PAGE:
What was done in Boracay island is a showcase of how decisiveness and political will can achieve great results.
Earlier this year, President Rodrigo Duterte expressed dismay over Boracay’s state of decay. The island, which is in the municipality of Malay, Aklan province, is a premier tourist destination with numerous big and small commercial establishments catering to the crowd.
As a result of the untrammeled activity, however, the island has degenerated into what the President called a cesspool, with poor solid waste management and water quality; hence teeming with bacteria and hazardous to health.
The situation had become so dire that President Duterte ordered a shutdown of the island for a six-month cleanup and rehabilitation. During that time, no activity of any kind was allowed.
Boracay will open October 26; it had a soft opening Monday.
When the public is allowed in again, there will be restrictions to ensure the same excesses are not committed anew.
It will be interesting to see how the government both national and local will strike a balance among enticing tourists, generating income for the locals, preserving the rights of indigenous peoples and maintaining environmental standards. Certainly, the cleanup efforts must be replicated in other destinations to send the message that development carries a price. Local executives must also be taken to task for focusing on revenues while disregarding the costs, and establishment owners made accountable for disregarding standards for the sake of business.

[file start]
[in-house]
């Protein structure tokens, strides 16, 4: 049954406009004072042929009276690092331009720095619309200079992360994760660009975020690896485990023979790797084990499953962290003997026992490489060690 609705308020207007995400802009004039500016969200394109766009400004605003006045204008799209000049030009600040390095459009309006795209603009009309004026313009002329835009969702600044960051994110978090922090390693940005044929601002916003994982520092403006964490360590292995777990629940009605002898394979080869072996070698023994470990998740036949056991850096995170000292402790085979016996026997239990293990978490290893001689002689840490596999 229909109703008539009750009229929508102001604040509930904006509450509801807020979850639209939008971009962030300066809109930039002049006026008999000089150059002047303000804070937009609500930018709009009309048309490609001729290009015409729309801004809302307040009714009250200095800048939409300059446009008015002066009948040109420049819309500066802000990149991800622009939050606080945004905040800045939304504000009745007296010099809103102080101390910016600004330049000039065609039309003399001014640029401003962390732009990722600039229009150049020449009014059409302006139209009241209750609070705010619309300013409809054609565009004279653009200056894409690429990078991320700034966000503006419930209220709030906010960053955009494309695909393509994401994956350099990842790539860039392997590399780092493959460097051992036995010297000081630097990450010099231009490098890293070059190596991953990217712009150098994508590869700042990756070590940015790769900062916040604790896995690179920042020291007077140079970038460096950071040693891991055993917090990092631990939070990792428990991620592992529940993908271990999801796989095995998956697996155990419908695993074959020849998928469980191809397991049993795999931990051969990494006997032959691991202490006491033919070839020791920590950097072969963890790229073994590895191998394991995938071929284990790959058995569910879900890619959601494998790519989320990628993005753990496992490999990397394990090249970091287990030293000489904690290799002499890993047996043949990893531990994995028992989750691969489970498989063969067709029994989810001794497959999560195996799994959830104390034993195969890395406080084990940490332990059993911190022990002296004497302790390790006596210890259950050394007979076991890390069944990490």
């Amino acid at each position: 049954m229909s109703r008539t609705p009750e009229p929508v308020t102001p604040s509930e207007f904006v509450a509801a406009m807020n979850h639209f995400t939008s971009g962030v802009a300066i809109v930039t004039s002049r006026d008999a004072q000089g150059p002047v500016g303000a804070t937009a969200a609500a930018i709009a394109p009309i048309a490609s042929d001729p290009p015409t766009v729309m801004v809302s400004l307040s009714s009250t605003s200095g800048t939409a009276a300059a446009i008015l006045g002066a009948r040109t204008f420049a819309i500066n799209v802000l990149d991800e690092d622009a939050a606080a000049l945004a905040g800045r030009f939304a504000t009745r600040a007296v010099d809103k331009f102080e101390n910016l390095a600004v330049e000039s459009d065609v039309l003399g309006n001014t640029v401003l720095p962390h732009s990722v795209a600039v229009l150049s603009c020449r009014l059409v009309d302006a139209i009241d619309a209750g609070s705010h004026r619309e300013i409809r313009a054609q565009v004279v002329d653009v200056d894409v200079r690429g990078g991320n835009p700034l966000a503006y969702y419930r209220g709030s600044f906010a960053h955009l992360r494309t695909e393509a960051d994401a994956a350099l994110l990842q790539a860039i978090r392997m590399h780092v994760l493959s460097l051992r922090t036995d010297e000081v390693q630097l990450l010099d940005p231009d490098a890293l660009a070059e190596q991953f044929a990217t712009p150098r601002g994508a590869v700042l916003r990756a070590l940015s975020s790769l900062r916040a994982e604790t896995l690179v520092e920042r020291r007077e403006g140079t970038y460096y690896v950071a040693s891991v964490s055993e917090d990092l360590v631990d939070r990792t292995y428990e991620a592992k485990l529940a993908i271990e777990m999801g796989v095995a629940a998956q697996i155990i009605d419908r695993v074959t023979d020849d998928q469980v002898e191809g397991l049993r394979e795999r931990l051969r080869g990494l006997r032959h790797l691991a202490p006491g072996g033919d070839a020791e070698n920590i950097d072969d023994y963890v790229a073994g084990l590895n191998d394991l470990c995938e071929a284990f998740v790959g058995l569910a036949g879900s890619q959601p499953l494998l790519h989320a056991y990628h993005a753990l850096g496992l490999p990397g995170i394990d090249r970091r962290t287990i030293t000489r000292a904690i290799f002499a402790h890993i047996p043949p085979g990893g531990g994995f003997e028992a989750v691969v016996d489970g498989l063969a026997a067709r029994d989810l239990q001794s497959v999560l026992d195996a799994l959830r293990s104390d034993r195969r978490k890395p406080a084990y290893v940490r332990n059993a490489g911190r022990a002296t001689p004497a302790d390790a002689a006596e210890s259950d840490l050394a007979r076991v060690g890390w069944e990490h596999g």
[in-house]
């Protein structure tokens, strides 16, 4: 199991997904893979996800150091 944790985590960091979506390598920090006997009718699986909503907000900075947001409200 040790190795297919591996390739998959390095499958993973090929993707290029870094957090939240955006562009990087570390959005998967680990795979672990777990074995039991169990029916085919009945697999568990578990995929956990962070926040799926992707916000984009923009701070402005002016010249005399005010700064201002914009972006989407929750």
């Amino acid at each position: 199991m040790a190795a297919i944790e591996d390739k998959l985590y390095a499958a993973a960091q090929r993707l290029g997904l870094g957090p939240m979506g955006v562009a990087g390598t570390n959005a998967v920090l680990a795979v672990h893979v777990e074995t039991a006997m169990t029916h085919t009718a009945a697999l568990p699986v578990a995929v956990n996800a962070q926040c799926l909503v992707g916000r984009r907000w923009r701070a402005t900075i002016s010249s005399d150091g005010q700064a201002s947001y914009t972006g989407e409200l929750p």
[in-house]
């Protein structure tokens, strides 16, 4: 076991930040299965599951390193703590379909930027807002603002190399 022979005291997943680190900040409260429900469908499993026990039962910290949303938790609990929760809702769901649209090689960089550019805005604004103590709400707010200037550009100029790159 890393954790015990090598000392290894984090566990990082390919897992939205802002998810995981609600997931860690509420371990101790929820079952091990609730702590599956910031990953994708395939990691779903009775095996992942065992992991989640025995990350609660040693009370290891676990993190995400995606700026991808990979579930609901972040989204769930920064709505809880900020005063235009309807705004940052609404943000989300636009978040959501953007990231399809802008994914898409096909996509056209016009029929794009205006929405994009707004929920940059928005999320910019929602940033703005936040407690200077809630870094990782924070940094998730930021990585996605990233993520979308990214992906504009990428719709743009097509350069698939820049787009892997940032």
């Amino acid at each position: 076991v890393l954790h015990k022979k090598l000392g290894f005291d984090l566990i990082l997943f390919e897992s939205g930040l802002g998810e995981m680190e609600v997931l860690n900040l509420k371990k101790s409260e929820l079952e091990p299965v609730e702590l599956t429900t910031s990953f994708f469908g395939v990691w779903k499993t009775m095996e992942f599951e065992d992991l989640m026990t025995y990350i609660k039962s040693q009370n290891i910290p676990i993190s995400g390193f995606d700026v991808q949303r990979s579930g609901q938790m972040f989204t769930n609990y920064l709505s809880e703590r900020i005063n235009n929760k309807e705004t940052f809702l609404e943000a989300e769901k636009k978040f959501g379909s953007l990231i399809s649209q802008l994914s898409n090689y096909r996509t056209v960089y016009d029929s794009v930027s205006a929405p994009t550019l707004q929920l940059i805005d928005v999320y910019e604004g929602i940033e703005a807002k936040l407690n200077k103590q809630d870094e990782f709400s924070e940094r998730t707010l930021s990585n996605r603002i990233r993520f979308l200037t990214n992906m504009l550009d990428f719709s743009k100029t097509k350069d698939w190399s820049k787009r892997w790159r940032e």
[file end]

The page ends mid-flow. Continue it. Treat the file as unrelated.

The Environment Department says it is now safe to swim again in the waters of Boracay. We hope the water around the island does not ever get contaminated again, from bacteria—or from other vested interests.